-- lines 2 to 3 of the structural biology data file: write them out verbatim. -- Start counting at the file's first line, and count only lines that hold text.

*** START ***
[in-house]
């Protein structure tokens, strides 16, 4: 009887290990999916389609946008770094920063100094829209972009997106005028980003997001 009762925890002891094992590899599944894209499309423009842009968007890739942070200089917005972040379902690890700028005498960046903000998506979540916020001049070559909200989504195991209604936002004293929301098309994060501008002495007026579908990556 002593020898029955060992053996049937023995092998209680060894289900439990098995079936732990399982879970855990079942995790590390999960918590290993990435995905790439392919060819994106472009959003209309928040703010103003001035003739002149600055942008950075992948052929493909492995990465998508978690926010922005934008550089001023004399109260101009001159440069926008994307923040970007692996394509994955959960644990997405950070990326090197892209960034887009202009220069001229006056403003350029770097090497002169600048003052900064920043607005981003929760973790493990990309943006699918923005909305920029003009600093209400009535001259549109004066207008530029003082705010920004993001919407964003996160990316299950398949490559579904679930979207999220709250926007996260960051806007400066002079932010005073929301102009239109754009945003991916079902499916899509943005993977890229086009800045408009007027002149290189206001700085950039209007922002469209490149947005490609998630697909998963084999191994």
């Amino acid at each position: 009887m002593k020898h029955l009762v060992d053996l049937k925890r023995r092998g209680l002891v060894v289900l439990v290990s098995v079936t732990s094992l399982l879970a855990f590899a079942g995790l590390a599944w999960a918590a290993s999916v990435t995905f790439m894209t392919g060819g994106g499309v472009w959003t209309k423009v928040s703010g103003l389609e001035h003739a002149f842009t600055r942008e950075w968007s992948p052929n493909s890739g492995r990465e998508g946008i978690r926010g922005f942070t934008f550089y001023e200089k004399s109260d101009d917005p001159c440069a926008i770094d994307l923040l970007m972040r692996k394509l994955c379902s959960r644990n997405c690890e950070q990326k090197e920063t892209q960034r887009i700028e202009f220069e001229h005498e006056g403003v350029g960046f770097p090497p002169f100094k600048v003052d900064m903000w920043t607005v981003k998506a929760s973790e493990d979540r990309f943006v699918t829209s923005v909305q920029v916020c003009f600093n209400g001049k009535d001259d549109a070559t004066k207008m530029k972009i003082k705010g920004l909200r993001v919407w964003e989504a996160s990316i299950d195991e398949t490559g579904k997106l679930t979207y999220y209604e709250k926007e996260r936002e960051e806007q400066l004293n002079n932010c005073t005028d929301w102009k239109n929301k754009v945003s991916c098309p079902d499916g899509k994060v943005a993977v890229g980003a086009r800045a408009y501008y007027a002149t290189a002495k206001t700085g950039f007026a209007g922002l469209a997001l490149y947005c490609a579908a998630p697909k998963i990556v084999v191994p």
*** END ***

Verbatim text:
């Protein structure tokens, strides 16, 4: 009887290990999916389609946008770094920063100094829209972009997106005028980003997001 009762925890002891094992590899599944894209499309423009842009968007890739942070200089917005972040379902690890700028005498960046903000998506979540916020001049070559909200989504195991209604936002004293929301098309994060501008002495007026579908990556 002593020898029955060992053996049937023995092998209680060894289900439990098995079936732990399982879970855990079942995790590390999960918590290993990435995905790439392919060819994106472009959003209309928040703010103003001035003739002149600055942008950075992948052929493909492995990465998508978690926010922005934008550089001023004399109260101009001159440069926008994307923040970007692996394509994955959960644990997405950070990326090197892209960034887009202009220069001229006056403003350029770097090497002169600048003052900064920043607005981003929760973790493990990309943006699918923005909305920029003009600093209400009535001259549109004066207008530029003082705010920004993001919407964003996160990316299950398949490559579904679930979207999220709250926007996260960051806007400066002079932010005073929301102009239109754009945003991916079902499916899509943005993977890229086009800045408009007027002149290189206001700085950039209007922002469209490149947005490609998630697909998963084999191994």
């Amino acid at each position: 009887m002593k020898h029955l009762v060992d053996l049937k925890r023995r092998g209680l002891v060894v289900l439990v290990s098995v079936t732990s094992l399982l879970a855990f590899a079942g995790l590390a599944w999960a918590a290993s999916v990435t995905f790439m894209t392919g060819g994106g499309v472009w959003t209309k423009v928040s703010g103003l389609e001035h003739a002149f842009t600055r942008e950075w968007s992948p052929n493909s890739g492995r990465e998508g946008i978690r926010g922005f942070t934008f550089y001023e200089k004399s109260d101009d917005p001159c440069a926008i770094d994307l923040l970007m972040r692996k394509l994955c379902s959960r644990n997405c690890e950070q990326k090197e920063t892209q960034r887009i700028e202009f220069e001229h005498e006056g403003v350029g960046f770097p090497p002169f100094k600048v003052d900064m903000w920043t607005v981003k998506a929760s973790e493990d979540r990309f943006v699918t829209s923005v909305q920029v916020c003009f600093n209400g001049k009535d001259d549109a070559t004066k207008m530029k972009i003082k705010g920004l909200r993001v919407w964003e989504a996160s990316i299950d195991e398949t490559g579904k997106l679930t979207y999220y209604e709250k926007e996260r936002e960051e806007q400066l004293n002079n932010c005073t005028d929301w102009k239109n929301k754009v945003s991916c098309p079902d499916g899509k994060v943005a993977v890229g980003a086009r800045a408009y501008y007027a002149t290189a002495k206001t700085g950039f007026a209007g922002l469209a997001l490149y947005c490609a579908a998630p697909k998963i990556v084999v191994p």